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Home Urine Collection for More Accurate Prostate Cancer Detection

By LabMedica International staff writers
Posted on 09 Dec 2019
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Image: Micrograph showing a prostate cancer (conventional adenocarcinoma) with perineural invasion (Photo courtesy of Wikimedia Commons)
Image: Micrograph showing a prostate cancer (conventional adenocarcinoma) with perineural invasion (Photo courtesy of Wikimedia Commons)
A standardized sampling system enables men being tested for prostate cancer to collect a urine sample at home and mail it to a laboratory for analysis.

Currently, patient urine samples are collected after a digital rectal examination (DRE) of the prostate, which was thought necessary to boost the levels of prostatic secretions in the urine. The creators of the PUR (Prostate Urine Risk) test now report the development of a sampling system that provides indication of prostate cancer risk in urine samples collected at home, eliminating a visit to the clinic and the uncomfortable rectal examination.

The PUR test was established following evaluation of the cell-free expression of 167 genes in urine samples. Investigators at the University of East Anglia (Norwich, United Kingdom) identified a mathematical combination of 35 different genes that could be used to generate four prostate urine risk (PUR) signatures for predicting the probability of normal tissue (PUR-1), D'Amico low-risk (PUR-2), intermediate-risk (PUR-3), and high-risk (PUR-4) prostate cancer. Results revealed that application of PUR provided a net benefit over current clinical practice, since each PUR signature was significantly associated with its corresponding clinical category. Furthermore, PUR-4 status predicted the presence of clinically significant intermediate- or high-risk disease.

The investigators now describe an At Home Collection Kit that allows urine to be collected by patients at home and then posted to a laboratory for analysis by PUR methodology. The collection tubes contained a commercial preservative, which allowed samples to be maintained at room temperature without loss of RNA quality. A group of 14 participants were provided with an At Home Collection Kit, and instructions. Results of their home urine samples, taken first thing in the morning were compared to samples collected after a digital rectal examination.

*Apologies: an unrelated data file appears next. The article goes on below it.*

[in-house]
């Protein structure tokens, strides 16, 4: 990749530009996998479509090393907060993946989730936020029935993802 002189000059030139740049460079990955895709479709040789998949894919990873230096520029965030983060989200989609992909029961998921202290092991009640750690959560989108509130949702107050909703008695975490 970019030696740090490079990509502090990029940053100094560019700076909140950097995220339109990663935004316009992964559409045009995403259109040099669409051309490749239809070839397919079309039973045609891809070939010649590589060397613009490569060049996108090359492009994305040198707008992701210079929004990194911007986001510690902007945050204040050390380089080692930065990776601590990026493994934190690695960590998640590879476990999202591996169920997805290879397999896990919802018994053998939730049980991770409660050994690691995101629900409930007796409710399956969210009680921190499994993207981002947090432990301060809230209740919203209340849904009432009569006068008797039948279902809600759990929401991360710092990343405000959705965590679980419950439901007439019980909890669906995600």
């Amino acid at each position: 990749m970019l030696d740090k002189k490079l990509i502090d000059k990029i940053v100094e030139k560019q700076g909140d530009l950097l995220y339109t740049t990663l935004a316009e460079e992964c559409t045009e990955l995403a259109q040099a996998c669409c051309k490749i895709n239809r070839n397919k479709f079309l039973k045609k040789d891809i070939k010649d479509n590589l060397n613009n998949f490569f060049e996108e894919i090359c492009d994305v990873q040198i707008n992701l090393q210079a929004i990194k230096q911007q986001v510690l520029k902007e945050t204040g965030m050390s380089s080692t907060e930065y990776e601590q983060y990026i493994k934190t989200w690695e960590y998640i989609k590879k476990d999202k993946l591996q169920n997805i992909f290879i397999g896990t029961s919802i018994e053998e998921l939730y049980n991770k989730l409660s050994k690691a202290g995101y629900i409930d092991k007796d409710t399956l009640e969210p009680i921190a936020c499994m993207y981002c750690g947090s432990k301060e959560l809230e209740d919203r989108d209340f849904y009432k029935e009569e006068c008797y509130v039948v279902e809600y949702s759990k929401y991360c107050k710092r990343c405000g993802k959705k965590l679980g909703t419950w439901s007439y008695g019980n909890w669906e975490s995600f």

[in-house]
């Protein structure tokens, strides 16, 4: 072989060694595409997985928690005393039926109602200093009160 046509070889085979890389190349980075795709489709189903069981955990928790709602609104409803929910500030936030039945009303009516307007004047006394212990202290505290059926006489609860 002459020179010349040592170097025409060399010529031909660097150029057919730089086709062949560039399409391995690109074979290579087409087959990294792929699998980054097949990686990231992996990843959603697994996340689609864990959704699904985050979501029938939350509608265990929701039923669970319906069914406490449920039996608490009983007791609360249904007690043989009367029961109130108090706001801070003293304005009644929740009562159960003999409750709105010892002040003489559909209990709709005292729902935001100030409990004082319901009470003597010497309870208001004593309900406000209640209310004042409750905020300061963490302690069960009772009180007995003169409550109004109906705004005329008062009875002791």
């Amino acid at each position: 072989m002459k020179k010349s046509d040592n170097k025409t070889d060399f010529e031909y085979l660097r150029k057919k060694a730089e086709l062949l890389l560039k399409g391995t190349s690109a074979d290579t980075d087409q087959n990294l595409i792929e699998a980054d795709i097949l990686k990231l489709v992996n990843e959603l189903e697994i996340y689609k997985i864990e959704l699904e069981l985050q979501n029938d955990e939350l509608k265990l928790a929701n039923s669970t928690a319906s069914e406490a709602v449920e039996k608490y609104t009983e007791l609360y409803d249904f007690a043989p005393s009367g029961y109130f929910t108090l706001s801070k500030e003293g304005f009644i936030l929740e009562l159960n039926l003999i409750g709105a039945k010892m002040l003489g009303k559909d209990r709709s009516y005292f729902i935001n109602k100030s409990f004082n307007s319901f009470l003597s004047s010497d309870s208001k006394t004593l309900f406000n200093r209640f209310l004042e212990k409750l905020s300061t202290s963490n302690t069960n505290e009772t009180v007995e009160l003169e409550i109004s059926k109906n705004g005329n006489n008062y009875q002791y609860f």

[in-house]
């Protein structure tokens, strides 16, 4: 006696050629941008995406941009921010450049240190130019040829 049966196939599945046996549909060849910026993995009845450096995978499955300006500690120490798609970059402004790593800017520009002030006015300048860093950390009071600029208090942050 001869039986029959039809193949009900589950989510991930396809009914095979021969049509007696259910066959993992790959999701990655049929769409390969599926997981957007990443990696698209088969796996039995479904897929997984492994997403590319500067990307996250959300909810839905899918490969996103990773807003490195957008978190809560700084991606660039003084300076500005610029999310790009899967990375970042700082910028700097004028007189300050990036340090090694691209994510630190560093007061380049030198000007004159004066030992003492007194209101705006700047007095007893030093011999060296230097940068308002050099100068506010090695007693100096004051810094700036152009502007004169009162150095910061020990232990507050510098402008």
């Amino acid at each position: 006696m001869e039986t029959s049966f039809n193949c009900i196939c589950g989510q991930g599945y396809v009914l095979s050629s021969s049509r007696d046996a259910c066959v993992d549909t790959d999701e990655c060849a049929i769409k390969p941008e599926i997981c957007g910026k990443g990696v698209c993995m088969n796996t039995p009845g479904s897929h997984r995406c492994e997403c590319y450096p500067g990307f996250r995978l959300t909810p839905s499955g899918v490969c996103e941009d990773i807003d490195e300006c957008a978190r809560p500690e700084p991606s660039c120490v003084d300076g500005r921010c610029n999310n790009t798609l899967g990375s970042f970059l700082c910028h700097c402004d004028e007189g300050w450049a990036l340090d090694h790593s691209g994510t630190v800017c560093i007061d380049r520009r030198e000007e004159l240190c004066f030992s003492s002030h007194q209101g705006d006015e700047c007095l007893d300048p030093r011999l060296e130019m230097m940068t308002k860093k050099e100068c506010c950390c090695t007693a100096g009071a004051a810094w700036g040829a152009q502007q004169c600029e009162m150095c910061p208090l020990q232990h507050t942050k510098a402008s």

At the laboratory, harvest of cell-free RNA using a novel high-volume vacuum extraction method increased total RNA yields, improved the detection sensitivity of prostate-cancer-specific transcripts by RT-PCR, and enabled extraction of RNA from historic frozen urine samples. Thus, RNA yields and quality were comparable to those for post digital rectal examination urine.

The investigators suggested that this method also has the potential to be adapted for the development of home-collection tests for bladder or kidney cancer.

Senior author Dr Jeremy Clark, a senior researcher at the University of East Anglia, said, "Prostate cancer is the most common cancer in men in the United Kingdom. It usually develops slowly and the majority of cancers will not require treatment in a man's lifetime. However, doctors struggle to predict which tumors will become aggressive, making it hard to decide on treatment for many men. The most commonly used tests for prostate cancer include blood tests, a physical examination known as a digital rectal examination (DRE), an MRI scan or a biopsy. We developed the PUR test, which looks at gene expression in urine samples and provides vital information about whether a cancer is aggressive or “low risk”. Because the prostate is constantly secreting, the collection of urine from men's first urination of the day means that the biomarker levels from the prostate are much higher and more consistent, so this is a great improvement. Being able to simply provide a urine sample at home and post a sample off for analysis could really revolutionize diagnosis. It means that men would not have to undergo a digital rectal examination, so it would be much less stressful and should result in a lot more patients being tested."

The At Home Collection Kit for prostate urinalysis was described in the November 29, 2019, online edition of the journal BioTechniques.

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University of East Anglia

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